Poison The Well
Bless the Fall
Farewell to Freeway
LabelTooth And Nail
Tracklist1. Breathing In A New Mentality
2. Anyone Can Dig A Hole But It Takes A Real Man To Call It Home
3. A Fault Line, A Fault Of Mine
4. Emergency Broadcast / The End Is Near
5. The Only Survivor Was Miraculously Unharmed
6. We Are the Involuntary
7. The Created Void
8. Coming Down Is Calming Down
9. Desperate Times, Desperate Measures
10. Too Bright To See, Too Loud To Hear
11. Desolate Earth / The End Is Here
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Underoath surprised everyone with their previous release, Define The Great Line. It was quite a departure from their softer, more mainstream They’re Only Chasing Safety, which shot them from death metal into stardom. Define The Great Line not only impressed people by the amount of thickness and heaviness to the band’s new approach, but there were a few great, epic moments on the album that no one saw coming. With there being a trend of an overall diverse sound between albums, one would expect Underoath’s new record, Lost In The Sound Of Separation, to push the limits of their abilities and once again surprise everyone with another epic record. Unfortunately, in the end, the only thing close to epic, as far as this album goes, is the artwork.
Too much of this album is uninteresting and sounds very, very similar. It seems at times the band is trying too hard to either sound extremely heavy or very melodic and it ends up just being overly dull in the end. For instance, the opening track “Breathing In A New Mentality” is 3 minutes of forced in your face heaviness that sounds like something The Chariot would do, with open chord breakdowns, feedback and all. There are also tracks that are on the verge of being great, but the band’s attempt at minimal song writing ends up almost completely ruining them instead. During the second half of “The Only Survivor Was Miraculously Unharmed” the band shifts into a beautiful atmospheric section with a hair-raising build up that transitions into… absolutely nothing. The band shoots themselves in the foot when they could have really built a great part into one of the most climatic sections of their career but instead the track just ends abruptly.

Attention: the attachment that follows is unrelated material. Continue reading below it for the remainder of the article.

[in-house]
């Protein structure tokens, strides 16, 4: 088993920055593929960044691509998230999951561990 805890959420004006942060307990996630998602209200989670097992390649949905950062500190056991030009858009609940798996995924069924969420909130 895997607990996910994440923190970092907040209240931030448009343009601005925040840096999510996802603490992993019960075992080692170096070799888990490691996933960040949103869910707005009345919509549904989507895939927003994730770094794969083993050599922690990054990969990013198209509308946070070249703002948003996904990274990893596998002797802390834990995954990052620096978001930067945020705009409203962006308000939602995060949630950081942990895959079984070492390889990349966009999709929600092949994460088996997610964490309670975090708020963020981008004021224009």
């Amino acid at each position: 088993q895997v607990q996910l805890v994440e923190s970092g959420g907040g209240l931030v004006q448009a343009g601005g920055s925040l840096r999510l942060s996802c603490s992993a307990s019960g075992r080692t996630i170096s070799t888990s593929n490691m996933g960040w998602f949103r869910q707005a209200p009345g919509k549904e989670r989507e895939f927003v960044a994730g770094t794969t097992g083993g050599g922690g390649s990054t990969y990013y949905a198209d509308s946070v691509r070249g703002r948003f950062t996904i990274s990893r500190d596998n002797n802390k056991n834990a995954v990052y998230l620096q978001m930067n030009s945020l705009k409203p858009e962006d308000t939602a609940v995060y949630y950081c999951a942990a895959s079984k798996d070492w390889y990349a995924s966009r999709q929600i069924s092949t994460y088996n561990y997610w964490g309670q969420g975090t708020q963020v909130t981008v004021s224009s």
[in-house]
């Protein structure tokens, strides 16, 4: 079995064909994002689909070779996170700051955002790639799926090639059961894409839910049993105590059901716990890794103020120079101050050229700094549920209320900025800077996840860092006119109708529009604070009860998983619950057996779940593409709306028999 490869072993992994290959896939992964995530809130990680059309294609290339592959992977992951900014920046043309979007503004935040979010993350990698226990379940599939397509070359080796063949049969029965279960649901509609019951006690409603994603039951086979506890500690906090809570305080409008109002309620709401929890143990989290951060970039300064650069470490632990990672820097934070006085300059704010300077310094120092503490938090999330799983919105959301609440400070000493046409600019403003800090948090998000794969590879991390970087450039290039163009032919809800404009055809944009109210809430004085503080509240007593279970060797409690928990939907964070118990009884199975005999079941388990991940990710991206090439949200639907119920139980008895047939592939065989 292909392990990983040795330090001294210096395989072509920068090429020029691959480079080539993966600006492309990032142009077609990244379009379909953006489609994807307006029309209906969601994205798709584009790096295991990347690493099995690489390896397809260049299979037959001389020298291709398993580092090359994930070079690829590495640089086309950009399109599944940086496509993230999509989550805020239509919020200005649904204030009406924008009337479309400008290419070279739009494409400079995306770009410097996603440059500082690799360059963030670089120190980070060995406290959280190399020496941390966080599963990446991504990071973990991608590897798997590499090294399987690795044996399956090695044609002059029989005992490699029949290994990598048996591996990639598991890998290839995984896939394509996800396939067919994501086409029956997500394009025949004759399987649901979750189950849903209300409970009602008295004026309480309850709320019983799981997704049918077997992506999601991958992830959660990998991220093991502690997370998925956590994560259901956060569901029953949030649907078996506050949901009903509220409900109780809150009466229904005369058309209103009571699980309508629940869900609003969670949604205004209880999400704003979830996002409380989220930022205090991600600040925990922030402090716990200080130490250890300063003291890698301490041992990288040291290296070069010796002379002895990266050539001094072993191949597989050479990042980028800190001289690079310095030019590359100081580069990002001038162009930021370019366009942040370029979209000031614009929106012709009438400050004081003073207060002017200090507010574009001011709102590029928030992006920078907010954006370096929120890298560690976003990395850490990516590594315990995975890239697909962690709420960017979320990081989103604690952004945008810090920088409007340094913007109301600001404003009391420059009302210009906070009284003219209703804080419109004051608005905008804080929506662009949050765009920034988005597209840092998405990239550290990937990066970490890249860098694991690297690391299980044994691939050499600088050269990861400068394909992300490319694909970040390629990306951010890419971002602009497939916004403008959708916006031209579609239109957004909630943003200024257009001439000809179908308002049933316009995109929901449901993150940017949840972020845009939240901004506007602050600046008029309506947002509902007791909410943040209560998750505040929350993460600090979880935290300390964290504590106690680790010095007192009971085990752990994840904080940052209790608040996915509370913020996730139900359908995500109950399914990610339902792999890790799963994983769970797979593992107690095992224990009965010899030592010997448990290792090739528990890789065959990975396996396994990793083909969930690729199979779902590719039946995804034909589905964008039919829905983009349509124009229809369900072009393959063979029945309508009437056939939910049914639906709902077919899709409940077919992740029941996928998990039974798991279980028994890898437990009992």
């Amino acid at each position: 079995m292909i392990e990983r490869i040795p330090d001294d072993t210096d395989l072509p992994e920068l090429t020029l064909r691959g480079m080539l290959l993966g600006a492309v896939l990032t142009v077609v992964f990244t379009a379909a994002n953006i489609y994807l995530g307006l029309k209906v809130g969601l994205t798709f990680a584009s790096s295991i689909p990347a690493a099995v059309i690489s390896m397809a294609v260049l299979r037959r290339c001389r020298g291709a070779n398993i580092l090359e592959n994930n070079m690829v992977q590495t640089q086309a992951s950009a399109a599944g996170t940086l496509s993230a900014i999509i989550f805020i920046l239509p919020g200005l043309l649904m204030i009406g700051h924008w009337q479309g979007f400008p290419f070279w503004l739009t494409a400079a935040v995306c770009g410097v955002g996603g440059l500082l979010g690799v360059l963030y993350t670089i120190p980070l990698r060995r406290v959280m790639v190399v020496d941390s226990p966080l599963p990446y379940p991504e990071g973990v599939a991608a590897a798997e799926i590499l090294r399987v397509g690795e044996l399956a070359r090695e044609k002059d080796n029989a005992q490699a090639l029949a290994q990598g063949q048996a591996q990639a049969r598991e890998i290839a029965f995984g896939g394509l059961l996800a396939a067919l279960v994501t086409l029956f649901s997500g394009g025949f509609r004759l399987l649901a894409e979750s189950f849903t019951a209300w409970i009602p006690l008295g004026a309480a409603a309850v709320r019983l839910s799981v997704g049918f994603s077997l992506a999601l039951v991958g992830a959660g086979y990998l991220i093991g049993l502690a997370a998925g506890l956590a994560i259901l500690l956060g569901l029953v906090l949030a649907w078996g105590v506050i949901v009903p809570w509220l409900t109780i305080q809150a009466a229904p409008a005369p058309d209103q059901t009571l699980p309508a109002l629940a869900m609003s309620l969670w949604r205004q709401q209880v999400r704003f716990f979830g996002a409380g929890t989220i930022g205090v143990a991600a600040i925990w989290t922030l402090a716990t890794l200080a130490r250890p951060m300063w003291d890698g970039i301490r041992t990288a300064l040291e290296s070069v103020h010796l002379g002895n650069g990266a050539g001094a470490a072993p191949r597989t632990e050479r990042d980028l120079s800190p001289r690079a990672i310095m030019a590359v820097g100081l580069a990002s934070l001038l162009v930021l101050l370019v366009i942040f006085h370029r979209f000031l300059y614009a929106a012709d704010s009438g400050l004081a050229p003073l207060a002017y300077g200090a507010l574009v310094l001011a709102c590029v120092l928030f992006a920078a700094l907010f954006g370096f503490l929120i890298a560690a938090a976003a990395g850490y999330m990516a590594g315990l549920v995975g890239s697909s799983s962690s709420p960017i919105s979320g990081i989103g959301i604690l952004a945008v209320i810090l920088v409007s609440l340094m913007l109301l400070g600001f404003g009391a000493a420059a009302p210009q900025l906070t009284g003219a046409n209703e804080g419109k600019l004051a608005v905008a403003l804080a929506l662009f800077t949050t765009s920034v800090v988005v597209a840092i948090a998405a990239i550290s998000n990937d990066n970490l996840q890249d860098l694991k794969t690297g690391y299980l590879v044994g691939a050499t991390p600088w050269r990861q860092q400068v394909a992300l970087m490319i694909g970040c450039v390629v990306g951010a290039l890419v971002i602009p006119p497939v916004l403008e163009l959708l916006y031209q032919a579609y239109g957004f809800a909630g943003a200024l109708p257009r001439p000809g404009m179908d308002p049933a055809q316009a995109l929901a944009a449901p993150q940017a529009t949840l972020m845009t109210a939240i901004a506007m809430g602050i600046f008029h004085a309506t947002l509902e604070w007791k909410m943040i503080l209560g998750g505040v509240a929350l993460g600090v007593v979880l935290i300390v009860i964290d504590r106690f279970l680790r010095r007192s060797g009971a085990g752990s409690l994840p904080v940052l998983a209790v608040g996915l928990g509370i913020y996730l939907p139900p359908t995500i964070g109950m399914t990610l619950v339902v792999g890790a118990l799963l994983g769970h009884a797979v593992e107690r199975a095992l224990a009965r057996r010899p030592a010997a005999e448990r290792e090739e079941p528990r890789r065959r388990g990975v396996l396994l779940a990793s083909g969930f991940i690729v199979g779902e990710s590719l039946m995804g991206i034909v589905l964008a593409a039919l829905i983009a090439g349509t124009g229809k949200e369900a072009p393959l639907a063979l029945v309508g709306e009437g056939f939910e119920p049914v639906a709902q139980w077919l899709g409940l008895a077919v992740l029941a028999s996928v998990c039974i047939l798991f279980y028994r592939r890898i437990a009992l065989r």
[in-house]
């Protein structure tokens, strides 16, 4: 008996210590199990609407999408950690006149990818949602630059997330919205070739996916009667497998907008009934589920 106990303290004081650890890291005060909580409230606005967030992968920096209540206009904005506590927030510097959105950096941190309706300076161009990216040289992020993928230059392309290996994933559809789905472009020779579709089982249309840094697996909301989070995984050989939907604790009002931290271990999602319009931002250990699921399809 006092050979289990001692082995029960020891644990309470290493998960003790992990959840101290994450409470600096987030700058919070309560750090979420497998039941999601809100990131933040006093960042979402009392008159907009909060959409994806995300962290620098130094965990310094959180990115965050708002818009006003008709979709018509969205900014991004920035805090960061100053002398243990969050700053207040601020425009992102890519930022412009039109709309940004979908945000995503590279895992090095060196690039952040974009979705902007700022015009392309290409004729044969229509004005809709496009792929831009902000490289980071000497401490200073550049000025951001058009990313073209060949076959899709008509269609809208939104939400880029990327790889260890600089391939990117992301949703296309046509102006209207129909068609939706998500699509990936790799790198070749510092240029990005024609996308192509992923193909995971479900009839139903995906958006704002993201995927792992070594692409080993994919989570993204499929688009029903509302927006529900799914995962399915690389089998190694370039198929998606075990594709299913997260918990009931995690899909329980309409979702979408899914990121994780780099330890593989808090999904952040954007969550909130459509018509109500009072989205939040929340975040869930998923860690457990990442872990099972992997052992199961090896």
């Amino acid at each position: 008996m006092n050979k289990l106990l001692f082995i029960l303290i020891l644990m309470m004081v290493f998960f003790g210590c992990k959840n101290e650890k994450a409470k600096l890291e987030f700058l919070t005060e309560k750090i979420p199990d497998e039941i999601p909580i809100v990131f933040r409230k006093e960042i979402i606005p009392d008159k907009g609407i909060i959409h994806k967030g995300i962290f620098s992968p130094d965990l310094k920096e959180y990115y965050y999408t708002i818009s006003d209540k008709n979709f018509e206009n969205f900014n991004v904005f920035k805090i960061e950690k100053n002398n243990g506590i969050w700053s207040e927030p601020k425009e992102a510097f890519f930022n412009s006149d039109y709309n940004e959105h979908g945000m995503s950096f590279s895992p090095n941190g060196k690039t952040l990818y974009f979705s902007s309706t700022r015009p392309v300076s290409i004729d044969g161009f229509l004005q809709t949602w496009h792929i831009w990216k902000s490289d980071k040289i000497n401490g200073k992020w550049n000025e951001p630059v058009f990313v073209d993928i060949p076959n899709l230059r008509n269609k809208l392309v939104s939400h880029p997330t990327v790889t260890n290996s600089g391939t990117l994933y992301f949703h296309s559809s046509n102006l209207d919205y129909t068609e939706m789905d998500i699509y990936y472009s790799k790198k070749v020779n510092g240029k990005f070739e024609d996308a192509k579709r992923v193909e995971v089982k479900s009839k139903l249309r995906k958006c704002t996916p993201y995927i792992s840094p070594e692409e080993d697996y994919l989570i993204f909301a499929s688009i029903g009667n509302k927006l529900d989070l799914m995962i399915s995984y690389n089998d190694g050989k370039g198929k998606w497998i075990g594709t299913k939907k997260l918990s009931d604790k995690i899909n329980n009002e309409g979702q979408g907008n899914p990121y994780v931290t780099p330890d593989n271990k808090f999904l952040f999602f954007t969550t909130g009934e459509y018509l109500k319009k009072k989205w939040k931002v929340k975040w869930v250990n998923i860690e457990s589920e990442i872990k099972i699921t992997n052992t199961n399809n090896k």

The highlight of the album is track 10, “Too Bright To See, Too Loud To Hear” with its powerful vocal melodies and a building beat reminiscent of Radiohead. The song really sounds like a closing track and would make a brilliant one, but it isn’t. The closing track is “Desolate Earth / The End Is Here” which sounds like the band trying to hard to write an epic ambient closing track, and it’s just as boring as the songs where they are trying to be heavier than they should.
Lost In The Sound Of Separation is a letdown of an Underoath album, especially after the stellar Define The Great Line. There are far too many mediocre songs, the tracks that are good could have been a lot better, and there are far too few great moments on this CD. The production on the record is also very muddy and far too bass heavy. There aren’t many albums that will not sound good with Bose headphones on but the bass on the record succeeded in drowning everything else out, and made it difficult to listen to when the volume is up high. The album is simply inconsistent and the song writing is poor. Fans expecting another knockout release from Underoath will have to wait another two years.